"Say again." That phrase is heard often in telephony conversations
both wired and wireless. It was coined near the end of World War II
by Air Corpsman 2nd Lt. Byron A. Susan, as reported in the
January 1945 edition of Radio Craft magazine. Lt. Susan
was responsible for setting standards for "radio phraseology" to
eliminate ambiguity between aviators and ground forces. "Say again"
replaced "Repeat" because the latter is an artillery term used to
order the repeat of a gun salvo.
Air Corps Radio Phraseology Training
By 2nd Lt. Byron A. Susan
Air Transport Command
Lt. Susan, Air Corps phraseology instructor.
Specially-designed amplifier for use in teaching students proper
phraseology during tower-to-plane communications.
A bit of ingenuity, a broken-down radio set, and two hand mikes
normally used in aircraft, enabled the construction of an effective
training aid for the author's course in radio phraseology.
In the business of flying, where more and more the correct use
of the right word at the right time gains in importance, this clever
training aid enables the student to learn the correct way as well
as familiarize himself with checking in and out with radio control
A mike in the hand of the instructor, who acts as the tower,
and another mike in the hand of the student, as the pilot, enables
them to simulate conditions as they would be encountered in actual
flight. As their voices are heard, the entire class acts as the
A few months past, when the British and U. S. Governments got
together and agreed on one set of radio phraseology, it became necessary
to instruct our pilots in the new vocabulary. Not that the words
were new, but words which had been picked up and had gained common
usage, were dropped in cases where they failed to mean what they
stated. For example, "over" is now used when one desires the other
transmitting to come in. "This is" has been substituted for the
former "from" which was difficult to understand. "Say again" is
now used instead of "repeat," as the latter is an artillery term
used to repeat a salvo. These are but a few examples of the many
term changes that necessitate the course in radio phraseology.
This training aid, though extremely simple, is highly effective
and is daily proving its advantages to enthusiastic classes. The
amplifier has been assembled on a small chassis, large enough to
accommodate the component parts. No specific arrangement of parts
need be specified due to the fact that there are no parts which
would be adversely affected by inductive pickup. Since the microphone
input circuit is of low impedance, there is no pickup due to the
field of the power transformer.
Fig. 1. Circuit diagram of amplifier.
An Army aircraft microphone, connected to a two-conductor plug,
R1 - 500,000 ohm, 1 w. res.
R2 - .5
R3 -2200 ohm, 1/2 w. res.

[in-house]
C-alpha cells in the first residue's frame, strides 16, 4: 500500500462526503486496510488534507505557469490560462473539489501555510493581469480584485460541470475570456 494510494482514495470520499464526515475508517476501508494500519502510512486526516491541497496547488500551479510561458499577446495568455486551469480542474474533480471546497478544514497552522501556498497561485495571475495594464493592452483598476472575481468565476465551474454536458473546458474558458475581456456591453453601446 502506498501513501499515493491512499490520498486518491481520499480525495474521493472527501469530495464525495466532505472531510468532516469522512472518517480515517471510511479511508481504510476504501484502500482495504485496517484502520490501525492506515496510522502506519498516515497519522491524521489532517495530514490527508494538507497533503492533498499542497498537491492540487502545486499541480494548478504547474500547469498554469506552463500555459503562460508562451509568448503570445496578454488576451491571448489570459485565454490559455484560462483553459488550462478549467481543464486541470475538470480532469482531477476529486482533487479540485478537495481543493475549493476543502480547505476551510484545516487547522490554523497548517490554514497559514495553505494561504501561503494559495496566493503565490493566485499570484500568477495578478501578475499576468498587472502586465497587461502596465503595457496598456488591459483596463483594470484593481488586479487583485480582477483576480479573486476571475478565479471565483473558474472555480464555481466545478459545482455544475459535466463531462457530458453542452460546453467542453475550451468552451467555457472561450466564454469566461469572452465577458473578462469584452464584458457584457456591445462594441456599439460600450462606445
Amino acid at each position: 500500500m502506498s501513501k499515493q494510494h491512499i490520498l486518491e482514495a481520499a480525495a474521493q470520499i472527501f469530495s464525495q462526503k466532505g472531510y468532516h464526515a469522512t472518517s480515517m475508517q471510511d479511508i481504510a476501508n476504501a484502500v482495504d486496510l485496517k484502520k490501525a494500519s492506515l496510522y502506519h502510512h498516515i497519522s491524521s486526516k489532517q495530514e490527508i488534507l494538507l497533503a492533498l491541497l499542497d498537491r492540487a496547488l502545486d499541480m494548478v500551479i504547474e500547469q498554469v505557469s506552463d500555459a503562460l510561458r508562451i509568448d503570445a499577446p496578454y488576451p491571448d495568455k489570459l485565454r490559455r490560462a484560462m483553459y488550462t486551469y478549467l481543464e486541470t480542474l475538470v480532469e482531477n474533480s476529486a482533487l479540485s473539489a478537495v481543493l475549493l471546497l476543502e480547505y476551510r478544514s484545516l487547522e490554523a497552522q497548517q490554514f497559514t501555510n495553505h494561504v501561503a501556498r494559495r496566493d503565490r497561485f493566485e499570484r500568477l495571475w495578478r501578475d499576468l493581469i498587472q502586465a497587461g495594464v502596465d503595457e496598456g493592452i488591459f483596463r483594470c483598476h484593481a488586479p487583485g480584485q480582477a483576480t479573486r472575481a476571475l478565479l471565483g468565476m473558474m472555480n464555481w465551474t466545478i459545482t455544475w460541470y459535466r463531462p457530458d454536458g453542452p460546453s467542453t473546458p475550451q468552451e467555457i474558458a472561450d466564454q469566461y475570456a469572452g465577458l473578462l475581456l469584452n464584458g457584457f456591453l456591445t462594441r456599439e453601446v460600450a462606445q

- 1 megohm, 1/2 w. res.
R5 - 200,000 ohm, 1/2 w. res.
R6 - 300,000 ohm, 1/2 w. res.
- 150 ohm, 1 w. res.
R8 - 10 ohm, 1 w. res.
- 25,000 ohm, 1 w. res.
C1 - .1 μfd. @ 400 v. tub.
C2, C5 - 25 μfd. @ 25 v. tub.
C3 - .25 μfd. @ 600 v. tub. cond.
- .1 μfd. @ 600 v. tub cond.
C6 - 80 μfd. @
450 v. elec. cond.
C7 - 20 μfd. @ 450 v. elec.
By incorporating the constants as shown in Fig 1, the average
gain of the amplifier is approximately 56 db. from 500-ohm input
to 4-ohm output. The amplifier gain control will provide for adequate
output level to cover a class of 50 men in a room 15 by 30 feet
when in the two-thirds open position. (Audio-Taper control is used.)
The undistorted output with a plate voltage of 300 and a screen
voltage of 250 is 5.0 watts when the speaker is matched correctly
and the tube is feeding into a load resistance of 5,000 ohms.
It is to be noted also, that the polarizing voltage for the microphone
is obtained from the bias resistors in the output stage. No filtering
other than that shown is required. Low polarizing voltage eliminates
acoustic feedback to a large extent. The original model was built
in a small wooden cabinet with no controls other than the switch
and volume control on the front panel. The two microphone jacks
were also located thereon. One mike with a standard length cord
is plugged in and is used by the instructor. A second mike is also
plugged in, through two or three six-foot extension cords, as required,
and passed out to members of the class. When plugged in and turned
on, the device becomes the medium through which the entire class
may hear the two-way conversation between the instructor and student,
who, alternately become pilot and ground-station operator.
The classroom practice, with the use of this unique training
aid, has made the 20th Ferrying Group's radio phraseology course
one of the most interesting, as well as informative phases in the
curriculum of students attending the Ferrying Division training
school at the Nashville, Tennessee base.
Posted July 29, 2014